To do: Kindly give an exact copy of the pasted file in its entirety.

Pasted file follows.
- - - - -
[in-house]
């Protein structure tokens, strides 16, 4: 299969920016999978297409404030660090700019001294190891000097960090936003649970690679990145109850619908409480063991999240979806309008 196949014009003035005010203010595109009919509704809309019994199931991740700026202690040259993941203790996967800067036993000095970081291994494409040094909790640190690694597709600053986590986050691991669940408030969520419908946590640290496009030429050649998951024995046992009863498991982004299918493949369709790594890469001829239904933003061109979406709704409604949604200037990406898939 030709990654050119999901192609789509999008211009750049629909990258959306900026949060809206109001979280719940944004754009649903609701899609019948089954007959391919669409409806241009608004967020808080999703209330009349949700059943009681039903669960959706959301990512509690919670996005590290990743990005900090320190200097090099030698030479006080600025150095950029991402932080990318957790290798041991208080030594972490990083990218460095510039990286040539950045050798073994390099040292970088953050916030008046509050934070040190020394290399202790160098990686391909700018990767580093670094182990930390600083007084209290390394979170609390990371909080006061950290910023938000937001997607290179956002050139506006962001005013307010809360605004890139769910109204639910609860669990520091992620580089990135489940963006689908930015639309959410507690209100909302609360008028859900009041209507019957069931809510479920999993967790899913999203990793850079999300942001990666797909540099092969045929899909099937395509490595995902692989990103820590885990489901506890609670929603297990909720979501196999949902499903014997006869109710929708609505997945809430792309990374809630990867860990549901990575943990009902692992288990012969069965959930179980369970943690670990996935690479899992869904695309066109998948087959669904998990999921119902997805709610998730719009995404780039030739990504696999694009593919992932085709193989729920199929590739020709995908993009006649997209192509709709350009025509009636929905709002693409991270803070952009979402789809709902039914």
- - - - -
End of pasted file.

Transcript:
[in-house]
């Protein structure tokens, strides 16, 4: 299969920016999978297409404030660090700019001294190891000097960090936003649970690679990145109850619908409480063991999240979806309008 196949014009003035005010203010595109009919509704809309019994199931991740700026202690040259993941203790996967800067036993000095970081291994494409040094909790640190690694597709600053986590986050691991669940408030969520419908946590640290496009030429050649998951024995046992009863498991982004299918493949369709790594890469001829239904933003061109979406709704409604949604200037990406898939 030709990654050119999901192609789509999008211009750049629909990258959306900026949060809206109001979280719940944004754009649903609701899609019948089954007959391919669409409806241009608004967020808080999703209330009349949700059943009681039903669960959706959301990512509690919670996005590290990743990005900090320190200097090099030698030479006080600025150095950029991402932080990318957790290798041991208080030594972490990083990218460095510039990286040539950045050798073994390099040292970088953050916030008046509050934070040190020394290399202790160098990686391909700018990767580093670094182990930390600083007084209290390394979170609390990371909080006061950290910023938000937001997607290179956002050139506006962001005013307010809360605004890139769910109204639910609860669990520091992620580089990135489940963006689908930015639309959410507690209100909302609360008028859900009041209507019957069931809510479920999993967790899913999203990793850079999300942001990666797909540099092969045929899909099937395509490595995902692989990103820590885990489901506890609670929603297990909720979501196999949902499903014997006869109710929708609505997945809430792309990374809630990867860990549901990575943990009902692992288990012969069965959930179980369970943690670990996935690479899992869904695309066109998948087959669904998990999921119902997805709610998730719009995404780039030739990504696999694009593919992932085709193989729920199929590739020709995908993009006649997209192509709709350009025509009636929905709002693409991270803070952009979402789809709902039914």